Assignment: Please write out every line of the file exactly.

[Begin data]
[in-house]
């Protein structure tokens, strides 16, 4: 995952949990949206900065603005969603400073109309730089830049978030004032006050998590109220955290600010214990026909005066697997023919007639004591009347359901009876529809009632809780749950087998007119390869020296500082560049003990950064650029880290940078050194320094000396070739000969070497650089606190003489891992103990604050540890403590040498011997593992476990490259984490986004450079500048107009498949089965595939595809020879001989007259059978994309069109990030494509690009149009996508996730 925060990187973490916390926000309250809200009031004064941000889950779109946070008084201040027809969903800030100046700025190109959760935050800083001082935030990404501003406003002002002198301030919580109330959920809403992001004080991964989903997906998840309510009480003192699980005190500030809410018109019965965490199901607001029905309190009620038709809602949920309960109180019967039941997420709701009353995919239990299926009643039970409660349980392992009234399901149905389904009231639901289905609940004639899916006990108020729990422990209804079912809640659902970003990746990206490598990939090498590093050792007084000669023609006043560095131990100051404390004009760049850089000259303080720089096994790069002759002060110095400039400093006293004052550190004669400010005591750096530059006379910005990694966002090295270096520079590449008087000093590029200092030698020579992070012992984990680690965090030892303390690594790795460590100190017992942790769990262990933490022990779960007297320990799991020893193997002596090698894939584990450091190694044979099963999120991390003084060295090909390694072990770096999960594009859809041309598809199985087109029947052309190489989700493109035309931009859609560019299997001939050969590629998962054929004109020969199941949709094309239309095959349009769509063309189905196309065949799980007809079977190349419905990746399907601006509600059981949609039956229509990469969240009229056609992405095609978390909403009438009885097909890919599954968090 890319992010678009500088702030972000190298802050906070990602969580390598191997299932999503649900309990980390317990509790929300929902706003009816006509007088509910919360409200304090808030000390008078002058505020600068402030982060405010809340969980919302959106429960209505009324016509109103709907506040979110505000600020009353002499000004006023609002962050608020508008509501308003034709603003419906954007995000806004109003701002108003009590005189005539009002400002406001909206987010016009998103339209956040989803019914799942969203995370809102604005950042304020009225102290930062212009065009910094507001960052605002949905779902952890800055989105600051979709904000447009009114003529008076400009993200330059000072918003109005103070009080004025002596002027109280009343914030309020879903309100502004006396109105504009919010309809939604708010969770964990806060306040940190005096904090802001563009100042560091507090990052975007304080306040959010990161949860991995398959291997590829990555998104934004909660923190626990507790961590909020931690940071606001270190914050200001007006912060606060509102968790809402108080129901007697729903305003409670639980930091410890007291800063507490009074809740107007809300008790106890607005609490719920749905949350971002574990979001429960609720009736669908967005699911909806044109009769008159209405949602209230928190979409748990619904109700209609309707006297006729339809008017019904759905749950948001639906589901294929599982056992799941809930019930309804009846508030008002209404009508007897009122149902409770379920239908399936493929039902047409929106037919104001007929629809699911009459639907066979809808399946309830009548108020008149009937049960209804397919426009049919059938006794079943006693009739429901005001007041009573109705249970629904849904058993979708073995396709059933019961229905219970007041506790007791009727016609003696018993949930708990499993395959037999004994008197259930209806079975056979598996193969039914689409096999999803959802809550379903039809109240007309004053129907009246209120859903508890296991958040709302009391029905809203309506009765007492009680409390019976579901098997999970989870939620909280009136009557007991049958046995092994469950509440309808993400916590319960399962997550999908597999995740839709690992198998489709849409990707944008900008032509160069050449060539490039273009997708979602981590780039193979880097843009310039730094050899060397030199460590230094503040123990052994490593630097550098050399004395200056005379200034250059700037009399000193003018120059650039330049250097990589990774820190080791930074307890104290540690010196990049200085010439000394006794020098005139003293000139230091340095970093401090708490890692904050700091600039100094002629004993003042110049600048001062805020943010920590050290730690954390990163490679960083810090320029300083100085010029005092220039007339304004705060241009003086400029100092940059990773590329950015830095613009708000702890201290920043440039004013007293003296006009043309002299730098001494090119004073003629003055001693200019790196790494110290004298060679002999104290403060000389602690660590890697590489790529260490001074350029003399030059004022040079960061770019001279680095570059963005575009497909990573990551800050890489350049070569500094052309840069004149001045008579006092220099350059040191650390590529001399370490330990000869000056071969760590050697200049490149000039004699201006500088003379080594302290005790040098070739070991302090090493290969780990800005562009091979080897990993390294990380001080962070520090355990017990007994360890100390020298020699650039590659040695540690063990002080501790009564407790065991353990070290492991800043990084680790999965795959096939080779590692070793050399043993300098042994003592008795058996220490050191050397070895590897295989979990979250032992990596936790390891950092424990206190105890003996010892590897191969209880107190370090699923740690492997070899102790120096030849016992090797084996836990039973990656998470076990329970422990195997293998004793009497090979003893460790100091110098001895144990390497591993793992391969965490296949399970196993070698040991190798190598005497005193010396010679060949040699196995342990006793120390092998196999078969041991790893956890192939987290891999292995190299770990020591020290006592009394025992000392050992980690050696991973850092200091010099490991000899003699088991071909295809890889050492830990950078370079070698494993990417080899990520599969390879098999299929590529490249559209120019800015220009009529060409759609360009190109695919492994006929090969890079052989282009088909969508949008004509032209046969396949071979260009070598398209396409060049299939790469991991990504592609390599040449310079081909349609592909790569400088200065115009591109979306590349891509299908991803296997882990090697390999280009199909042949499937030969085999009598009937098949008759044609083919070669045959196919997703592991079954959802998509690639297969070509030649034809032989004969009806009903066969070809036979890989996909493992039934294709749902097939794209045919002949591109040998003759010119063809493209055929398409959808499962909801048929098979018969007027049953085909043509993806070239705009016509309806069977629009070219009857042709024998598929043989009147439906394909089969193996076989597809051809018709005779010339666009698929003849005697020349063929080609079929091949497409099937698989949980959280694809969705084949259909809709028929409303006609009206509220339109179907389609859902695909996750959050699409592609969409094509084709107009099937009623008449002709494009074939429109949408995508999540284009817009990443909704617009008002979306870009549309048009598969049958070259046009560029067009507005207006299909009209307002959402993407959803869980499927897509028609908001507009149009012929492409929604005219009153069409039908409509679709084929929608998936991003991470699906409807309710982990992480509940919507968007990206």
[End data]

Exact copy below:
[in-house]
């Protein structure tokens, strides 16, 4: 995952949990949206900065603005969603400073109309730089830049978030004032006050998590109220955290600010214990026909005066697997023919007639004591009347359901009876529809009632809780749950087998007119390869020296500082560049003990950064650029880290940078050194320094000396070739000969070497650089606190003489891992103990604050540890403590040498011997593992476990490259984490986004450079500048107009498949089965595939595809020879001989007259059978994309069109990030494509690009149009996508996730 925060990187973490916390926000309250809200009031004064941000889950779109946070008084201040027809969903800030100046700025190109959760935050800083001082935030990404501003406003002002002198301030919580109330959920809403992001004080991964989903997906998840309510009480003192699980005190500030809410018109019965965490199901607001029905309190009620038709809602949920309960109180019967039941997420709701009353995919239990299926009643039970409660349980392992009234399901149905389904009231639901289905609940004639899916006990108020729990422990209804079912809640659902970003990746990206490598990939090498590093050792007084000669023609006043560095131990100051404390004009760049850089000259303080720089096994790069002759002060110095400039400093006293004052550190004669400010005591750096530059006379910005990694966002090295270096520079590449008087000093590029200092030698020579992070012992984990680690965090030892303390690594790795460590100190017992942790769990262990933490022990779960007297320990799991020893193997002596090698894939584990450091190694044979099963999120991390003084060295090909390694072990770096999960594009859809041309598809199985087109029947052309190489989700493109035309931009859609560019299997001939050969590629998962054929004109020969199941949709094309239309095959349009769509063309189905196309065949799980007809079977190349419905990746399907601006509600059981949609039956229509990469969240009229056609992405095609978390909403009438009885097909890919599954968090 890319992010678009500088702030972000190298802050906070990602969580390598191997299932999503649900309990980390317990509790929300929902706003009816006509007088509910919360409200304090808030000390008078002058505020600068402030982060405010809340969980919302959106429960209505009324016509109103709907506040979110505000600020009353002499000004006023609002962050608020508008509501308003034709603003419906954007995000806004109003701002108003009590005189005539009002400002406001909206987010016009998103339209956040989803019914799942969203995370809102604005950042304020009225102290930062212009065009910094507001960052605002949905779902952890800055989105600051979709904000447009009114003529008076400009993200330059000072918003109005103070009080004025002596002027109280009343914030309020879903309100502004006396109105504009919010309809939604708010969770964990806060306040940190005096904090802001563009100042560091507090990052975007304080306040959010990161949860991995398959291997590829990555998104934004909660923190626990507790961590909020931690940071606001270190914050200001007006912060606060509102968790809402108080129901007697729903305003409670639980930091410890007291800063507490009074809740107007809300008790106890607005609490719920749905949350971002574990979001429960609720009736669908967005699911909806044109009769008159209405949602209230928190979409748990619904109700209609309707006297006729339809008017019904759905749950948001639906589901294929599982056992799941809930019930309804009846508030008002209404009508007897009122149902409770379920239908399936493929039902047409929106037919104001007929629809699911009459639907066979809808399946309830009548108020008149009937049960209804397919426009049919059938006794079943006693009739429901005001007041009573109705249970629904849904058993979708073995396709059933019961229905219970007041506790007791009727016609003696018993949930708990499993395959037999004994008197259930209806079975056979598996193969039914689409096999999803959802809550379903039809109240007309004053129907009246209120859903508890296991958040709302009391029905809203309506009765007492009680409390019976579901098997999970989870939620909280009136009557007991049958046995092994469950509440309808993400916590319960399962997550999908597999995740839709690992198998489709849409990707944008900008032509160069050449060539490039273009997708979602981590780039193979880097843009310039730094050899060397030199460590230094503040123990052994490593630097550098050399004395200056005379200034250059700037009399000193003018120059650039330049250097990589990774820190080791930074307890104290540690010196990049200085010439000394006794020098005139003293000139230091340095970093401090708490890692904050700091600039100094002629004993003042110049600048001062805020943010920590050290730690954390990163490679960083810090320029300083100085010029005092220039007339304004705060241009003086400029100092940059990773590329950015830095613009708000702890201290920043440039004013007293003296006009043309002299730098001494090119004073003629003055001693200019790196790494110290004298060679002999104290403060000389602690660590890697590489790529260490001074350029003399030059004022040079960061770019001279680095570059963005575009497909990573990551800050890489350049070569500094052309840069004149001045008579006092220099350059040191650390590529001399370490330990000869000056071969760590050697200049490149000039004699201006500088003379080594302290005790040098070739070991302090090493290969780990800005562009091979080897990993390294990380001080962070520090355990017990007994360890100390020298020699650039590659040695540690063990002080501790009564407790065991353990070290492991800043990084680790999965795959096939080779590692070793050399043993300098042994003592008795058996220490050191050397070895590897295989979990979250032992990596936790390891950092424990206190105890003996010892590897191969209880107190370090699923740690492997070899102790120096030849016992090797084996836990039973990656998470076990329970422990195997293998004793009497090979003893460790100091110098001895144990390497591993793992391969965490296949399970196993070698040991190798190598005497005193010396010679060949040699196995342990006793120390092998196999078969041991790893956890192939987290891999292995190299770990020591020290006592009394025992000392050992980690050696991973850092200091010099490991000899003699088991071909295809890889050492830990950078370079070698494993990417080899990520599969390879098999299929590529490249559209120019800015220009009529060409759609360009190109695919492994006929090969890079052989282009088909969508949008004509032209046969396949071979260009070598398209396409060049299939790469991991990504592609390599040449310079081909349609592909790569400088200065115009591109979306590349891509299908991803296997882990090697390999280009199909042949499937030969085999009598009937098949008759044609083919070669045959196919997703592991079954959802998509690639297969070509030649034809032989004969009806009903066969070809036979890989996909493992039934294709749902097939794209045919002949591109040998003759010119063809493209055929398409959808499962909801048929098979018969007027049953085909043509993806070239705009016509309806069977629009070219009857042709024998598929043989009147439906394909089969193996076989597809051809018709005779010339666009698929003849005697020349063929080609079929091949497409099937698989949980959280694809969705084949259909809709028929409303006609009206509220339109179907389609859902695909996750959050699409592609969409094509084709107009099937009623008449002709494009074939429109949408995508999540284009817009990443909704617009008002979306870009549309048009598969049958070259046009560029067009507005207006299909009209307002959402993407959803869980499927897509028609908001507009149009012929492409929604005219009153069409039908409509679709084929929608998936991003991470699906409807309710982990992480509940919507968007990206």